Ms. Jeannine Peters, MSW
School Social Worker
Spencer Crossing Intermediate
815-462-7997 ext. 6113
School Social Workers (SSW) are a vital part of the educational team, working together with educational administrators, teachers, counselors, psychologists, nurses, speech and language pathologists and other staff. Their unique graduate level training in social work enables them to understand and interpret the influences of the school, home, and community on children. School Social Workers identify factors that can make school a more successful experience for students.
School social workers help STUDENTS:
- Achieve maximum benefit from their educational opportunities
- Understand themselves and others
- Cope with stress
- Develop decision making skills
School social workers help PARENTS:
- Participate effectively in their children’s education
- Understand and meet their children’s social and emotional needs
- Understand programs available to students with special needs
- Utilize school and community resources effectively
School social workers help SCHOOLS:
- Understand factors (cultural, societal, economic, familial, health, etc.) that affect students
- Abilities to make maximum use of their school experience
- Utilize their resources in meeting the educational, social, and emotional needs of students
- Promote a safe school environment
School Social Workers help COMMUNITIES:
- Understand school policies, programs, and practice
- Minimize those environmental factors which inhibit learning
- Develop resources to adequately meet the needs of students and families
- Classroom Character Education Groups - Provided monthly to all students within their homeroom
- Social Skills - Individual and small group sessions based on need
- Emotional Regulation Support - Individual and small group sessions based on need
- Divorce & Family Changes - 8 week group based on parent referral and need beginning in October/November
- Special Topic Groups & Classroom Presentations - based on need i.e. medical issues, crisis situations, bullying prevention, etc.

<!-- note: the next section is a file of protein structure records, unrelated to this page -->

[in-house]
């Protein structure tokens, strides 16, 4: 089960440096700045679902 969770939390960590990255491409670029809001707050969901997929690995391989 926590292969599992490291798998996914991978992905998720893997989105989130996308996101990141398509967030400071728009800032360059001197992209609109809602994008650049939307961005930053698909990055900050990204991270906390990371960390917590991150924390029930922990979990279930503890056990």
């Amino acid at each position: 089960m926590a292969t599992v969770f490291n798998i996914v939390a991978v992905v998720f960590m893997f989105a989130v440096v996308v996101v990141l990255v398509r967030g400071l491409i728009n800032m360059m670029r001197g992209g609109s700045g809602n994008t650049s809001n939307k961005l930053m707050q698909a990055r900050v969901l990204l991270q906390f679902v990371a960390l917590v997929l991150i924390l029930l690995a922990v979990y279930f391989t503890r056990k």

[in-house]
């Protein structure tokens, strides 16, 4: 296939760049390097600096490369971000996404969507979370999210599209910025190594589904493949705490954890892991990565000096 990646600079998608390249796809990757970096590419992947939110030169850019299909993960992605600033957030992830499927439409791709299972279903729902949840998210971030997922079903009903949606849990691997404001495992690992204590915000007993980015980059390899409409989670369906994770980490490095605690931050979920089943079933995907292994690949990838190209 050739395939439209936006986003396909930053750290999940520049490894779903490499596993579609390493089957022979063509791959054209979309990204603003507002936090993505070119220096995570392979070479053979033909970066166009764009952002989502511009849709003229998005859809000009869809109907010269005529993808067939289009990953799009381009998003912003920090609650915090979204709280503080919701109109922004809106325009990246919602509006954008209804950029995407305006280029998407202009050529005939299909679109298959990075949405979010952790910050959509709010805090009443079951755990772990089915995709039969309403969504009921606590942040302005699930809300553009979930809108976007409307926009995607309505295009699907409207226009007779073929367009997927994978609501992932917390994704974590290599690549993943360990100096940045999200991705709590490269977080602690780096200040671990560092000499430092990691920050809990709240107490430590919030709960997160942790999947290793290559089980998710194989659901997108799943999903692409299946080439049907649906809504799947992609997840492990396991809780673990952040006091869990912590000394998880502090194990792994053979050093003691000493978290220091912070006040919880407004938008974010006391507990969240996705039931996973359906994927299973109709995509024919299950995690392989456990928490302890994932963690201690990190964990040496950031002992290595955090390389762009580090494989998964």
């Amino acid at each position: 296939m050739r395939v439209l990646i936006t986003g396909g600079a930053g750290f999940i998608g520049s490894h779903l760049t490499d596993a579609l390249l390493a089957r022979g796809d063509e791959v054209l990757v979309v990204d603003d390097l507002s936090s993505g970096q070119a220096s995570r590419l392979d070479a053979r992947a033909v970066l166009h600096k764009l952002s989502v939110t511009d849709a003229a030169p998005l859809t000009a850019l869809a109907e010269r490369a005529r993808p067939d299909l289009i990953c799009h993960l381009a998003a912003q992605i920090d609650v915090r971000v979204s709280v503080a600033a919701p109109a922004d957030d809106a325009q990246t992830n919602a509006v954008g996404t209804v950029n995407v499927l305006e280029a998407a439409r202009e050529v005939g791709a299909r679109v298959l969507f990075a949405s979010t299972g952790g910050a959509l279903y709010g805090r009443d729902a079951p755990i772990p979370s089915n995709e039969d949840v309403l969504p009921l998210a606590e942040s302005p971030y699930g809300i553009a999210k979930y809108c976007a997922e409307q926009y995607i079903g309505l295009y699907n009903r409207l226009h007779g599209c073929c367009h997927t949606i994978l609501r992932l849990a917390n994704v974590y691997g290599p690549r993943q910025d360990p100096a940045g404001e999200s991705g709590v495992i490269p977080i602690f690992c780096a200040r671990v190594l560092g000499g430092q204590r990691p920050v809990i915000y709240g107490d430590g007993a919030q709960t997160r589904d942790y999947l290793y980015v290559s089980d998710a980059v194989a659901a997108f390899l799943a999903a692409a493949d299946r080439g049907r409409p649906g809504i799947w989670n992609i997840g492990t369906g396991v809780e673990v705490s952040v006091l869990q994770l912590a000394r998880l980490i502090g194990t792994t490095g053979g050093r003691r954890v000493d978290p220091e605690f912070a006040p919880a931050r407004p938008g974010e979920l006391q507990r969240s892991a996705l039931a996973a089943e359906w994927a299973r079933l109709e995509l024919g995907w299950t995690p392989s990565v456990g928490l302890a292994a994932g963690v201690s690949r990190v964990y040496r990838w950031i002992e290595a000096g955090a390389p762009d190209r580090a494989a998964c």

- Referrals to Community Resources - counseling services, homeless resources, food banks, utility assistance, etc.
WHO QUALIFIES FOR DIRECT SOCIAL WORK SERVICES?
- Students with IEPs or 504 plans that include social work services
- Students without IEPs or 504 plans who need additional social and/or emotional support to improve school success (Parents will be notified of teacher/social worker recommendation or parent may contact social worker with concerns, and consent form will be sent home.)
DOES MY CHILD QUALIFY FOR SERVICES IF THEY RECEIVED SOCIAL WORK LAST YEAR?
- Not necessarily. Social work services are very flexible. Children may need them one year, but may gain social/emotional skills or experience environmental changes that eliminate the need for additional support the following school year.
- Students who do not have IEPs or 504 plans can be recommended for social work services by teachers, parents, or other staff members.
- If your child has an IEP or 504 plan that includes social work services, he/she will continue to receive these services from year to year unless changes to the plan are made.
New Lenox School District 122 has been utilizing the “Safe and Caring Schools” cirriculum as a Tier 1 Character Education Program across all grade levels. This program will be delivered by the School Social Workers in each building. The curriculum covers the following content areas: Me and My Safe and Caring School, Discovering Our Feelings, My Support System, Respect Yourself and Others, Bullying, Teaming Up for Success, and Conflict Resolution. It is our hope that these lessons will teach and reinforce safe and caring behaviors for our students
Your child's School Social Worker be visiting your child’s classroom once per month for the duration of the school year to discuss these concepts, read books, and do activities to reinforce the concepts. For many of the topics there will be a mini-poster or activity sheet to accompany the lesson that will come home after we meet. It would be wonderful if you could ask your child about the group and discuss the concepts each week.